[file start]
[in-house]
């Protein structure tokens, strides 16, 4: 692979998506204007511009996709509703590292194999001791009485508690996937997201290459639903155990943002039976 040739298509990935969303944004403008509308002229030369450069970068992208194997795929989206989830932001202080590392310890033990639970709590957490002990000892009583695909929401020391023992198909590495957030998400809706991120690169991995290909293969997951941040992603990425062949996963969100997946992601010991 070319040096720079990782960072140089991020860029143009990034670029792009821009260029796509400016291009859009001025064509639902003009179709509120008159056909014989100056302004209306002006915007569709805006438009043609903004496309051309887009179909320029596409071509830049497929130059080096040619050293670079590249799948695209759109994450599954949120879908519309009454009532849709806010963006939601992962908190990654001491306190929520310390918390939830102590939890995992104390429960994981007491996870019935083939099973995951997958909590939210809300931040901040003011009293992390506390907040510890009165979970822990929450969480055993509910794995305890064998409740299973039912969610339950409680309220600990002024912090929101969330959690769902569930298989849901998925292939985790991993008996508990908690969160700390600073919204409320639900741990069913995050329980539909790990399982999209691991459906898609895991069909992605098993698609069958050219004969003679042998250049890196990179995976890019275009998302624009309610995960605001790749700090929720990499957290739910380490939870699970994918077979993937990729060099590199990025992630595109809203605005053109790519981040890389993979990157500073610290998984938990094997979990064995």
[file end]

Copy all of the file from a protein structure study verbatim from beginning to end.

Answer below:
[in-house]
């Protein structure tokens, strides 16, 4: 692979998506204007511009996709509703590292194999001791009485508690996937997201290459639903155990943002039976 040739298509990935969303944004403008509308002229030369450069970068992208194997795929989206989830932001202080590392310890033990639970709590957490002990000892009583695909929401020391023992198909590495957030998400809706991120690169991995290909293969997951941040992603990425062949996963969100997946992601010991 070319040096720079990782960072140089991020860029143009990034670029792009821009260029796509400016291009859009001025064509639902003009179709509120008159056909014989100056302004209306002006915007569709805006438009043609903004496309051309887009179909320029596409071509830049497929130059080096040619050293670079590249799948695209759109994450599954949120879908519309009454009532849709806010963006939601992962908190990654001491306190929520310390918390939830102590939890995992104390429960994981007491996870019935083939099973995951997958909590939210809300931040901040003011009293992390506390907040510890009165979970822990929450969480055993509910794995305890064998409740299973039912969610339950409680309220600990002024912090929101969330959690769902569930298989849901998925292939985790991993008996508990908690969160700390600073919204409320639900741990069913995050329980539909790990399982999209691991459906898609895991069909992605098993698609069958050219004969003679042998250049890196990179995976890019275009998302624009309610995960605001790749700090929720990499957290739910380490939870699970994918077979993937990729060099590199990025992630595109809203605005053109790519981040890389993979990157500073610290998984938990094997979990064995």